Focus on the result not the way to the result.

If you delegate a task to one of your employees, you control the result, but not the path to it. Talk about strategies, goals and priorities but let your employees find their own way. Give them freedom. If you have delegated a task on a certain delegation level, stick with it and trust your employee. If you don’t and you control more than you agreed, your employee will get the feeling that you don’t trust him. You shouldn’t do that.

Learning from mistakes.

Let your employees make some mistakes. They will learn good things from their mistakes. If you are an expert in your field, remember the time that how you became an expert in your field. Give them at least some kind of freedom to make their own mistakes.

80:20 rule!

Always ask yourself: What is the result that you need? Mostly the best, the optimum result is not needed.

In most cases, the result is good if you follow the 80:20 rule. With %20 of the time, you get an %80 solution. If you want %100, you have to spend %80 of the time on the remaining %20.

Write your own job description.

Think about the most 3 important things that someone in your position should be spending most of his or her time on. And, it is surely not controlling your team. Write these 3 important things down on a piece of paper. Put it somewhere that you can always see. Then review it daily or more often. If you do so, this will help you to focus on doing your job correctly and you will understand easily when you micromanage.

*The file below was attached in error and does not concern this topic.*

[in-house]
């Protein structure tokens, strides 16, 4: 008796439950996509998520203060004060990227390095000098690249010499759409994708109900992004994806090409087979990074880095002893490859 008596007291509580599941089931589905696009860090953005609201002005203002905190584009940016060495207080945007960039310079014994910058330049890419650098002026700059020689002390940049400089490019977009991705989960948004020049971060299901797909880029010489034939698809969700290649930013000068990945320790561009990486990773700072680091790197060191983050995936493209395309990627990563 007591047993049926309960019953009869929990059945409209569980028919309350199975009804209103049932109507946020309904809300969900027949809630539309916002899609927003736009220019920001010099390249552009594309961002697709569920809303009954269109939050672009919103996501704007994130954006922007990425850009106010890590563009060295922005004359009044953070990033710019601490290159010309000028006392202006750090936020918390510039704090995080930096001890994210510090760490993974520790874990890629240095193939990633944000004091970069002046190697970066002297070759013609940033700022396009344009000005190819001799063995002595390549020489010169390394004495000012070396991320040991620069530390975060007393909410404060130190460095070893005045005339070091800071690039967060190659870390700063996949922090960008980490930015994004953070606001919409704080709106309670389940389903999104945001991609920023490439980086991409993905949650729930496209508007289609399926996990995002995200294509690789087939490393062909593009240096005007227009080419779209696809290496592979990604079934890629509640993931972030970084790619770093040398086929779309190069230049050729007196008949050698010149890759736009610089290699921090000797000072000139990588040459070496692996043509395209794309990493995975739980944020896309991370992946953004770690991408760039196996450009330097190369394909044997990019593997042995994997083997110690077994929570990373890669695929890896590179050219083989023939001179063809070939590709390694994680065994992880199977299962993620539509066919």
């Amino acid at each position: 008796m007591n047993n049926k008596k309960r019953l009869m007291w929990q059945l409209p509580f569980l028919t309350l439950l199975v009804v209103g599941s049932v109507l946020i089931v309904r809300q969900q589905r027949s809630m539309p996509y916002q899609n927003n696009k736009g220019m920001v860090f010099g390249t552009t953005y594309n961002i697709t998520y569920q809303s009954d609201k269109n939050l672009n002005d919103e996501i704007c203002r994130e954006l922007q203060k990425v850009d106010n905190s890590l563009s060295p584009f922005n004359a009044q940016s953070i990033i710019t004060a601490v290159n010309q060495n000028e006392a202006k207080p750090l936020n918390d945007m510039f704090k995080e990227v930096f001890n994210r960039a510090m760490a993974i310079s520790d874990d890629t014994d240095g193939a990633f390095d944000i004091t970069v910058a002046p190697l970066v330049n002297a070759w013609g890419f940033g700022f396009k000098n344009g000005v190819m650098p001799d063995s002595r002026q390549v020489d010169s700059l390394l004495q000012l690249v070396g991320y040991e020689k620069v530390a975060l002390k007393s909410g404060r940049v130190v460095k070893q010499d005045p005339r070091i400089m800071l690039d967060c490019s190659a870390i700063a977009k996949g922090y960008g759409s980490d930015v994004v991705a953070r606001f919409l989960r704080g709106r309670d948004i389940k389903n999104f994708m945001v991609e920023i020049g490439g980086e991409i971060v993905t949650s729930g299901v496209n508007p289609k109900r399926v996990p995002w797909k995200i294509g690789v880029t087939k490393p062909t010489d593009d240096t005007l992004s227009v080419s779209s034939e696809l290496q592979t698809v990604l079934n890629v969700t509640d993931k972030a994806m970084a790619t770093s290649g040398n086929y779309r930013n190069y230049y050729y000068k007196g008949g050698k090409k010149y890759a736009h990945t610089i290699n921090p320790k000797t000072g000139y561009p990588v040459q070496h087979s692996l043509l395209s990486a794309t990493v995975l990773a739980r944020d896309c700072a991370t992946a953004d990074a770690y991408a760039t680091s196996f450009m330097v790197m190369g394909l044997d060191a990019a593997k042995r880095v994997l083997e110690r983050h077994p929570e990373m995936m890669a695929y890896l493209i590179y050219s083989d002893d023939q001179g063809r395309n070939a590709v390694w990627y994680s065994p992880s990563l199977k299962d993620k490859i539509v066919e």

Think it’s the day before you go on a vacation.

It sounds funny right. Every time when we have a deadline – like if we are going on a vacation tomorrow morning- we are able to finish our tasks shortly before the deadline.

Yes it is frantic but to get out of the office, you force yourself to focus on the most critical things and on the tasks most likely only you can achieve. If you suspect you may be micromanaging then use this strategy. Focus on the tasks closest to you that really require your experiment. Remember: Your flight is at 8.30 am tomorrow!

How to replace micromanagement with OKRMicromanagement

Objective and Key Results (OKR) is a management technique which provides all of the useful elements of micromanagement without the need for total control.

OKRs are usually set every month/quarter/year, allowing the team to focus on key objectives and how to achieve them.

This all done by:
  • Setting a few (not more than 5) objectives related to the team or an individual.